Soul Daddy opens as America’s Next Great Restaurant ends without ever becoming great

America’s Next Great Restaurant concluded last night, at least for those not in the Pacific time zone, and the winning restaurant, Soul Daddy, opened three locations today: in L.A. at Hollywood and Highland, in New York City at the South Street Seaport, and in Minneapolis at the Mall of America. Like The Bachelor relationships, I suspect the big question is how long until the three close down.

However, there was a “long line” at the Mall of America, according to the Minneapolis Star-Tribune, which reviewed the food. Its menu is online and seems a bit pricey.

To me, the winner, Jamawn Woods, came out of left field. Ubiquitous reality personality Curtis Stone cited his “passion and drive,” and perhaps that overruled the purple design and pretty typical food. Soul Daddy, by the way, “will be owned by the contest winner along with various investors,” so it sounds like there are other investors besides the judges, who have refused to say how much they were investing.

While Saucy Balls/The Brooklyn Meatball Company appeared to have no chance, I thought the show was setting up Sudhir Kandula’s Spice Coast as the winner, which to me seemed like the most innovative yet marketable idea, especially once he adopted a Chipotle-esque menu. Sudhir, by the way, suggested that his final concept wasn’t something he was happy with, writing on Facebook today, “I will get down to the serious business of launching my uncompromised vision as soon as I am allowed to.”

Despite the line at Mall of America, there wasn’t a huge audience for the TV show, which last week had just 3.73 million viewers. As TV By the Numbers describes, ratings for the finale were affected by the breaking news because the series was preempted on the west coast.

The show improved from its very weak start, but never really rose to its potential nor to its pedigree (it’s produced by Magical Elves, which also created Top Chef). From the awkward set that had columns which obstructed sight lines to Bobby Flay’s constantly re-recorded, stilted hosting, it just didn’t come together. I love Chipotle and would eat there at every meal if I could, but its founder, Steve Ells, is not a TV personality. Finding workable judges is tricky, and it didn’t quite work here.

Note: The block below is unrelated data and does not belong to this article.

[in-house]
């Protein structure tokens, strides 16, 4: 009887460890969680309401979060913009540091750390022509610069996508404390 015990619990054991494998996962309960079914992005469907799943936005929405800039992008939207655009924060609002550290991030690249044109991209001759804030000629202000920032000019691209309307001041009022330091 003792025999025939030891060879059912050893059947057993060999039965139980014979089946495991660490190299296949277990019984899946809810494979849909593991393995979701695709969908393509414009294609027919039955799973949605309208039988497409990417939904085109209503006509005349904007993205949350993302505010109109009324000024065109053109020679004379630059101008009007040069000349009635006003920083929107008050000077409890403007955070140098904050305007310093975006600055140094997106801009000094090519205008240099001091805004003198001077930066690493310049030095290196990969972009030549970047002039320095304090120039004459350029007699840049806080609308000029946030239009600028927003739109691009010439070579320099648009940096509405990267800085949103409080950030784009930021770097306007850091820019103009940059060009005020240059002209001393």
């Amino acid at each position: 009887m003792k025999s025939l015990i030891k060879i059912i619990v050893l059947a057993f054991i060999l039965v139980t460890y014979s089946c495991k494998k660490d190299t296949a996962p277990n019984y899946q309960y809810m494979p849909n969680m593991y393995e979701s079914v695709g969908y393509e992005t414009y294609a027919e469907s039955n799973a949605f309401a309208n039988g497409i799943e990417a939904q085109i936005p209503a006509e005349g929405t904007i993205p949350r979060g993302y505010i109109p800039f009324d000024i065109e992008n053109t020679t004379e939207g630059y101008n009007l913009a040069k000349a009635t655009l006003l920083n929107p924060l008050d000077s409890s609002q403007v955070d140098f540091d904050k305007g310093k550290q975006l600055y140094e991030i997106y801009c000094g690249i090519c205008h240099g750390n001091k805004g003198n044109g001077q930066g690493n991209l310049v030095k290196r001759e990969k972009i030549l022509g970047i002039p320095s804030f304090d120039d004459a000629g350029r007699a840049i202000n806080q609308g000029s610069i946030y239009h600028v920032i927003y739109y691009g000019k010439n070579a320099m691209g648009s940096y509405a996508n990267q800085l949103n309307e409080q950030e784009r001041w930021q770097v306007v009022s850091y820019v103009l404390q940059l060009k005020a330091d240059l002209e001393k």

The last episode was the best, in part because they just dispensed with letting amateurs do professionals’ work by, for example, having a design firm create new logos. The finale was also better because of the increased participation of the judge/investors, who actually did something besides sit behind their table and comment about the exact same things. Again, America’s Next Great Restaurant had a great concept, but like it kept insisting about the restaurants it featured, success is all in the execution.

Review: Married at First Sight

Marriage At First Sight

In an era of Tinder and Grindr, instant acceptance or dismissal of a potential partner, or instant sex with another body, Married at First Sight offers the thrill of watching strangers deal with the very basics of relationships.

Beyond the headline-grabbing premise, the series has turned out to be a stripped-down, authentic exploration of something very interesting. Read the full review.

about the writer

Andy Dehnart is a journalist who has covered reality television for more than 15 years and created reality blurred in 2000. A member of the Television Critics Association, his writing and criticism about television, culture, and media has appeared on NPR and in Playboy, Buzzfeed, and many other publications. Andy, 36, also directs the journalism program at Stetson University in Florida, where he teaches creative nonfiction and journalism. He has an M.F.A. in nonfiction writing and literature from Bennington College. More about reality blurred and Andy.